The first show of the second season was hosted by Lily Tomlin, and Chevy was a major part of it, doing his patented Gerald Ford "imitation." Chevy was not on the following week, with Norman Lear, nor the next one, with Eric Idle. On both shows he phoned in to explain his absence, which was purportedly due to a bad fall he had taken on the first show, injuring his back, but really, who knows. On one of those shows, Richard Belzer (who was the warmup comedian for the studio audience) actually did the opening, claiming he was really Chevy Chase.

Chevy was back for the Karen Black show, the fourth of the season, and Steve Martin's first-ever hosting duties, in show Number Five. In the great "Jeopardy 1999" sketch, one of the answers was "Comedian whose career fizzled after leaving NBC's Saturday Night [as it was known at the time]." No one got the question, which was "Who was Chevy Chase?" Then, in the season's sixth outing, Buck Henry mentioned during his monologue that it was Chevy's last show, and that was that. There wasn't even a fond farewell during the good night. For the record, the date was October 30, 1976.

[When Paul Simon hosted on November 20, 1976, the opening showed him entering 30 Rock via the 52nd Street entrance, and there was Chevy, strumming his guitar and singing "This Land Is Your Land" and "Do You Know the Way to San Jose?," with his guitar case opened up for tips.]

For the next four shows, there were only six Not Ready for Prime Time Players: Garrett Morris, Belushi and Aykroyd, Jane, Laraine and Gilda. But after the show returned from its Christmas break, on January 15, 1977, with Ralph Nader hosting, Belushi was missing. In his stead was a mustachioed young man named Bill Murray, who wasn't introduced during the opening but appeared in several sketches; the very first sketch after Nader's monologue, in fact, was a Murray solo spot. By the next week, with Ruth Gordon hosting, Murray was listed as a Not Ready for Prime Time Player.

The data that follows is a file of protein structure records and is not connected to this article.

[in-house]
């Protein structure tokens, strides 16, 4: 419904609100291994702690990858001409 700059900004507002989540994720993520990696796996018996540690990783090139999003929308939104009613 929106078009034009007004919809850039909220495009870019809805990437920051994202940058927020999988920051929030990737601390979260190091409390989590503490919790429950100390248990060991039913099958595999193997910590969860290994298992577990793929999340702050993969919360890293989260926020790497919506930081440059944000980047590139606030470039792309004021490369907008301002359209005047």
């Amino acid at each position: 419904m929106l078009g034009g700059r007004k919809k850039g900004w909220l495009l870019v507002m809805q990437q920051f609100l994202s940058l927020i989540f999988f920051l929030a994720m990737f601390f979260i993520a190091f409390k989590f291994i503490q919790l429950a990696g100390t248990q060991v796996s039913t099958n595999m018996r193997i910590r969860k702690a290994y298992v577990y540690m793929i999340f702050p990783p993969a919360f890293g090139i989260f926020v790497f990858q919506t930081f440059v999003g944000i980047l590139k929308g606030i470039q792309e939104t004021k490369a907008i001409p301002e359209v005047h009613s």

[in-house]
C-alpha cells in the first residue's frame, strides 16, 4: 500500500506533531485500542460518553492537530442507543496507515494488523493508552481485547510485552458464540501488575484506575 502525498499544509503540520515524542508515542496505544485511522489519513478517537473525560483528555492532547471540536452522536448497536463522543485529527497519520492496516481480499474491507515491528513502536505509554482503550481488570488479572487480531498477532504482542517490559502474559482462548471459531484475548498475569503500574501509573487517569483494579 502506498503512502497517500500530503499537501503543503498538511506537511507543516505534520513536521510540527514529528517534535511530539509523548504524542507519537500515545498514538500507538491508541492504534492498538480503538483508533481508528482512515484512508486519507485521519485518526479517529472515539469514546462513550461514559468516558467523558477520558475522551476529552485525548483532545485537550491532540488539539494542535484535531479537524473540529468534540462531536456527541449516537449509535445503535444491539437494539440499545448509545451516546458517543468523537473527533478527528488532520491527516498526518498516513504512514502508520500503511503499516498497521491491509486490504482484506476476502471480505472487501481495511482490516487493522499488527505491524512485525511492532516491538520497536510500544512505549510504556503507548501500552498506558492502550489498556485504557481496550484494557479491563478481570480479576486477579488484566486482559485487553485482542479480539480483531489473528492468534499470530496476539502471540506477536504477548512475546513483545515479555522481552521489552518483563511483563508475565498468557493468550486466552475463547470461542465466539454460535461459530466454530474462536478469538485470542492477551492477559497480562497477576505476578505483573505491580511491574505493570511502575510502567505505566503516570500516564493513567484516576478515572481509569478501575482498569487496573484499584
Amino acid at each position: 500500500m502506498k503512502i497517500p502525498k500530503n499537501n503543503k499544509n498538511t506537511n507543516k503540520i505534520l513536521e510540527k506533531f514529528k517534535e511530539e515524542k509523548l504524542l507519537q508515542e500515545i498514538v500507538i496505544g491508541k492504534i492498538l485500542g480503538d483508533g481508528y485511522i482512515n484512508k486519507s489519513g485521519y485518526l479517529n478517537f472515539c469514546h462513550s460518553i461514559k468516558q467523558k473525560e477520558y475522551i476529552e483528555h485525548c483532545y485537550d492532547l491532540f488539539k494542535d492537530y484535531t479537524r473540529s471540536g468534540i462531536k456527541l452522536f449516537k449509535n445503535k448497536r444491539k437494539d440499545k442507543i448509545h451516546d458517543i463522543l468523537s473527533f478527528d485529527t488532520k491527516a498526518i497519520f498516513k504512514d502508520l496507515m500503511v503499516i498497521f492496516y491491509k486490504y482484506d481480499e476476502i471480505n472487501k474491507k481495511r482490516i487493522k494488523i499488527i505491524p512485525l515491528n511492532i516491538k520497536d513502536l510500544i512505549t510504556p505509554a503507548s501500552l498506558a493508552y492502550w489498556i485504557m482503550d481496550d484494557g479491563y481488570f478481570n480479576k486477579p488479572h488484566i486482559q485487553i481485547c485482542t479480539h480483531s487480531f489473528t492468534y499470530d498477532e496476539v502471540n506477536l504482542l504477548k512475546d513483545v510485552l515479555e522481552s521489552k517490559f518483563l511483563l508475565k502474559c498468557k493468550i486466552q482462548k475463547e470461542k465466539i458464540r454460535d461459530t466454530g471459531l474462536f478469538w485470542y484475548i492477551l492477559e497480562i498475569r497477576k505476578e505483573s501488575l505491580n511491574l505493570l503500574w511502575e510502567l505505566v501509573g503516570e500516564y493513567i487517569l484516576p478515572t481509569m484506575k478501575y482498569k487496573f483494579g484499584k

As an aside, I was dubious about that Belushi absence, even dubiouser than I was about Chase's absence, because after all it was John Belushi. He called in during the show, as Chase had done, explaining that he had torn the meniscus in his knee. Yeah, right, I thought, making the drinkee-drinkee motion. But then the next week, the Gordon show, Belushi was back but appeared in only one sketch, as Dino De Laurentiis being interviewed about King Kong by Tom Snyder on Tomorrow; he remained seated the entire time. (He hobbled onto the stage for the good night wave.) The next week, with Fran Tarkenton hosting, the conceit was that Belushi was coaching the show from the sidelines, meaning he could stand still the entire time. Again, he limped onto the stage at the end. So the Belushi injury was legitimate.

My primary point here is that the shorthand description that most people apply is that Chevy left when the first season ended, and Murray then took his spot. As you can see, the truth is more complicated than that. But Shales and Miller should have figured it out.

Incidentally, I enjoyed their book very much when it came out in 2002. At the time, I was fortunate enough to be working at Rolling Stone magazine, and Saturday Night Live has a similar history to that august institution: They were both countercultural landmarks that made their names very quickly, self-consciously upsetting the old order by speaking to young people. Then they settled into long, prosperous careers during which people incessantly complained that they weren't as good as they used to be, even though they were better than people gave them credit for.

And the old days, for both, weren't nearly as good as people thought. There was indeed a lot of groundbreaking stuff, but people don't recall what didn't work, like that horrible Aerosmith cover story from August of 1976 or the desperately unfunny Mary Tyler Moore Show parody on Steve Martin's first show. C'est la vie.